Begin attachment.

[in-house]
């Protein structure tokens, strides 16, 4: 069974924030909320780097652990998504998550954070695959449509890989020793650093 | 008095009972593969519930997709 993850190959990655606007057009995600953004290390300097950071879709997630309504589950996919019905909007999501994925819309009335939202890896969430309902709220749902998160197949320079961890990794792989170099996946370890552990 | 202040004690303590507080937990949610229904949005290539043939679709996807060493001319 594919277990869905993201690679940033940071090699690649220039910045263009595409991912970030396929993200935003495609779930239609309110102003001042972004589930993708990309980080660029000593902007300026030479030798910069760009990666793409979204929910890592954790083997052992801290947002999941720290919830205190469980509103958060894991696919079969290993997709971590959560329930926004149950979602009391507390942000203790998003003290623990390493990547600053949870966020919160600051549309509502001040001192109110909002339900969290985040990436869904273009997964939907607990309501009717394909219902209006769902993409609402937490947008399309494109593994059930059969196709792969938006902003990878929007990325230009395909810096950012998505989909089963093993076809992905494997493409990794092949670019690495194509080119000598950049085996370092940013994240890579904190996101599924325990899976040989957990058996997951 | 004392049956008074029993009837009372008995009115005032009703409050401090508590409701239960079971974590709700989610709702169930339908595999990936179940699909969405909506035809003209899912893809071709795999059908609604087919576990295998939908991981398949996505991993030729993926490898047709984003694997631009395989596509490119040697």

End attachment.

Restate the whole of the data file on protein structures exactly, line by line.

[in-house]
């Protein structure tokens, strides 16, 4: 069974924030909320780097652990998504998550954070695959449509890989020793650093 | 008095009972593969519930997709 993850190959990655606007057009995600953004290390300097950071879709997630309504589950996919019905909007999501994925819309009335939202890896969430309902709220749902998160197949320079961890990794792989170099996946370890552990 | 202040004690303590507080937990949610229904949005290539043939679709996807060493001319 594919277990869905993201690679940033940071090699690649220039910045263009595409991912970030396929993200935003495609779930239609309110102003001042972004589930993708990309980080660029000593902007300026030479030798910069760009990666793409979204929910890592954790083997052992801290947002999941720290919830205190469980509103958060894991696919079969290993997709971590959560329930926004149950979602009391507390942000203790998003003290623990390493990547600053949870966020919160600051549309509502001040001192109110909002339900969290985040990436869904273009997964939907607990309501009717394909219902209006769902993409609402937490947008399309494109593994059930059969196709792969938006902003990878929007990325230009395909810096950012998505989909089963093993076809992905494997493409990794092949670019690495194509080119000598950049085996370092940013994240890579904190996101599924325990899976040989957990058996997951 | 004392049956008074029993009837009372008995009115005032009703409050401090508590409701239960079971974590709700989610709702169930339908595999990936179940699909969405909506035809003209899912893809071709795999059908609604087919576990295998939908991981398949996505991993030729993926490898047709984003694997631009395989596509490119040697």